It becomes an issue when doing comparisons, however, because "FALSE" and "0" are treated equally for comparison purposes, unless strict comparison (ie. the === operator) is used.

    Keep in mind that some functions usable for conditionals return FALSE for failure, but can also return 0 as a success value (strpos is one example).
    This behavior of PHP should always be kept forefront due to the security concerns it raises.

    A better function name I would propose would be:

    function addNumbers($a, $b){
       return $a + $b;
    }


    Keep in mind that this move still doesn't influence PHP in any way – it only states our intention as programmers, as to what the function does and should be used for. I can still ask it to add two strings, and while the operation is nonsensical from a sapient standpoint, PHP will still happily carry the operation out for me***.

    And I strongly feel that what "addIntegers" implies would do very little for someone who doesn't know other programming languages, but would confuse the crap out of anyone that do.


     
    "When we want to use it, we need to create an object of the class (the technical term is "instantiate"), and call our method."

    Um... no, you actually don't. Put the method in as a static method - it will keep all of the safeness of putting it in a namespace-like construct, but without actually having to lug around a hefty object instance, like so:

    class MyMathFunctions {
       public static function addNumbers($a, $b) {
          return $a + $b;
       }

       public static function subtractNumbers($a, $b) {
          return $a - $b;
       }
    }

    and then call it like this:

    echo MyMathFunctions::addNumbers(2, 3);
    /* Displays 5 */

    I feel that it's much more to the point, since our original objective was to abstract the function in a toolkit, so we can do away with creating superfluous instances of stuff. Occam's razor.


    Footnotes:
    * Now, PHP does know C-types of its variables - it has to, because all calculations are actually done in C, which is strongly typed. What PHP does is keep the values as something else altogether, and then casts these values according to the required result. In other words, PHP infers what the programmer intends to do, and for the most part it works out great. In outlier cases, there are methods to override PHP's guesswork (especially, C-style casting is also a possibility), so it's all good.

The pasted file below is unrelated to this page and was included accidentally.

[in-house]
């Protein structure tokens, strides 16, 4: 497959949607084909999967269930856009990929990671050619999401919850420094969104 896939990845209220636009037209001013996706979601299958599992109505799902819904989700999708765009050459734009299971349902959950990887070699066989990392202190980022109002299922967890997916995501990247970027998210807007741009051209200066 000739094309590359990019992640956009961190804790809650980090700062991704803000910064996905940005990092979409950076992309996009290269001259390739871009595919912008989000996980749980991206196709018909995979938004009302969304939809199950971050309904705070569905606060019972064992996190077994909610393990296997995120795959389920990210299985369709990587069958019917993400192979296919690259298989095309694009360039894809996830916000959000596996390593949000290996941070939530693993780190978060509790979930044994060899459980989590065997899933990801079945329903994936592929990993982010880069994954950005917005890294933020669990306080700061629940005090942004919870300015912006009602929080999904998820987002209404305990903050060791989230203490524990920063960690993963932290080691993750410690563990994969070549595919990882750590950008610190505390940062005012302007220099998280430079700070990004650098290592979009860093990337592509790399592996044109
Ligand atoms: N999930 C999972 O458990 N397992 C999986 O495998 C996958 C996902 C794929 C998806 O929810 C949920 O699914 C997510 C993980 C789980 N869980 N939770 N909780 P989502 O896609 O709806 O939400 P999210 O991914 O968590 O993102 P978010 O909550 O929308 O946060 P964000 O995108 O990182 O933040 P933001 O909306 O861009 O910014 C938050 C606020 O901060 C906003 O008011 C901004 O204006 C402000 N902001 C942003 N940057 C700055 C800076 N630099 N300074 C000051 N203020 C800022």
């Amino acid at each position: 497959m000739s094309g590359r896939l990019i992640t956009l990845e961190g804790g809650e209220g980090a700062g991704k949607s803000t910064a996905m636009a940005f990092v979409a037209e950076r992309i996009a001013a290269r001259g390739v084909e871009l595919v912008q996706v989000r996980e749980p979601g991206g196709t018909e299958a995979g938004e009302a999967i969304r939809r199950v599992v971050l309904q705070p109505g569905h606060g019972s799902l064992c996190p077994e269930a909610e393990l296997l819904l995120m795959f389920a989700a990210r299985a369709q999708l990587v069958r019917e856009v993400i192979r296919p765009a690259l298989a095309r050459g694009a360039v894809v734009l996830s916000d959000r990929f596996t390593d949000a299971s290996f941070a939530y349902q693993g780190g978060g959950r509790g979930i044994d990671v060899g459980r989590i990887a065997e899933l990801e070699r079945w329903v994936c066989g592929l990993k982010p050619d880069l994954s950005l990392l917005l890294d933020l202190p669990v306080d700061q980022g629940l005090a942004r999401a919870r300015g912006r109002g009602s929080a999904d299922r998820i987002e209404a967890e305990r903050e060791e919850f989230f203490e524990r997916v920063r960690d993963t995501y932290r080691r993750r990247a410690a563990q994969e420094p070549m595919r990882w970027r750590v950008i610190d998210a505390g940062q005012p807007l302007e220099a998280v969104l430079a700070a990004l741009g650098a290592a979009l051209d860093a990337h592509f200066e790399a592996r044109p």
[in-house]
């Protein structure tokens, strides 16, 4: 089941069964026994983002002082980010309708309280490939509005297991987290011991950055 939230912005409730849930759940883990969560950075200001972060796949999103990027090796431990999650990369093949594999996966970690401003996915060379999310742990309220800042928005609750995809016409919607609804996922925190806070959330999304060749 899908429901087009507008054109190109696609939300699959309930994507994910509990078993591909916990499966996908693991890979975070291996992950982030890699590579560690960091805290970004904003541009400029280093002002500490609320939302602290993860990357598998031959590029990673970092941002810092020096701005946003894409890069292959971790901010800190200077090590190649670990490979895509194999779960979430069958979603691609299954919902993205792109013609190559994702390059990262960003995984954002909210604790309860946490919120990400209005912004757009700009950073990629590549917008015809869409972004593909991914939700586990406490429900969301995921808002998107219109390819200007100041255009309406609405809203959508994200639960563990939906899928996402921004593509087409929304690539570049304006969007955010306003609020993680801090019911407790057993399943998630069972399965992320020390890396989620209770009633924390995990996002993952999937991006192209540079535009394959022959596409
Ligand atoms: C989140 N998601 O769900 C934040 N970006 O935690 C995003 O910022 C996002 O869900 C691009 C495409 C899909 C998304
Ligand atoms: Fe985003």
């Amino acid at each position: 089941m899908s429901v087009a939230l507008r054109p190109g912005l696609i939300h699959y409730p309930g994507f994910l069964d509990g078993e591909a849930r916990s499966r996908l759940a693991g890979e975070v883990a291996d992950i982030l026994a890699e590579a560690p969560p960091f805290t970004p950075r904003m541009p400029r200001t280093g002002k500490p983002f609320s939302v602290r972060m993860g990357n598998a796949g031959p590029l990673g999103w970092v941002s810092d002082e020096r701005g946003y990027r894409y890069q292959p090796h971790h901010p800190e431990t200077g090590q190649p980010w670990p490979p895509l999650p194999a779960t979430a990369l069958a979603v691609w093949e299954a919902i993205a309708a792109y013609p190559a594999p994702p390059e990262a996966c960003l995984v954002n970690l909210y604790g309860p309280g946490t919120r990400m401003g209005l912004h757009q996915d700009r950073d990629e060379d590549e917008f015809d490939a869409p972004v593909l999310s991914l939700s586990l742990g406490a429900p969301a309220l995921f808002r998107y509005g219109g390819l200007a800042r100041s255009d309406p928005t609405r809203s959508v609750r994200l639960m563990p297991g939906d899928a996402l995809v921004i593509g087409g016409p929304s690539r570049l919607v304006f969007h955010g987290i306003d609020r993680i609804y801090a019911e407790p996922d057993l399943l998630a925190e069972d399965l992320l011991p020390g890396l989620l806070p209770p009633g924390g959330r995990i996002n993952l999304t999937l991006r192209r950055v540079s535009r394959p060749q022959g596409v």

** This behavior results from the fact that PHP is what is known as a weakly typed language (doesn't concern itself with variable types much) – but it is built on top of C, which is a strongly typed language (is religious about variable types). This means that in PHP adding an int to a float is not an issue, because both are numerical values. In contrast, with C such an addition is outright impossible without implicitly stating what you actually mean to do, and what you expect to receive as a result, because the operations will actually be different.

    *** This is also known as the GIGO Principle: Garbage In — Garbage Out. What it basically says is that as long as you provide parameters that are semantically valid, the operation will be performed regardless of the actual values being nonsensical (or not). For example, echo "A" + "B"; is a valid PHP operation because both letters are values as well — and it will return 0, which is probably not what you'd expect or want. Computers don't have understanding, it's up to us (programmers) to determine what is garbage in each context, and to then throw it away.

  2. Bob RayApr 02, 2016 at 03:42 PM

    I don't have any significant disagreements with you, but finer points like the difference between declaring and defining, the consequences of PHP's weak typing, the use of static and anonymous functions, abstract classes and methods, and interfaces, are far beyond the scope of this post.

    I use all of these methods in my code, but my primary audience is MODX users, many of whom are designers, not developers. A lot of them are just beginning to venture into PHP-land and I'm making an effort not to overwhelm them.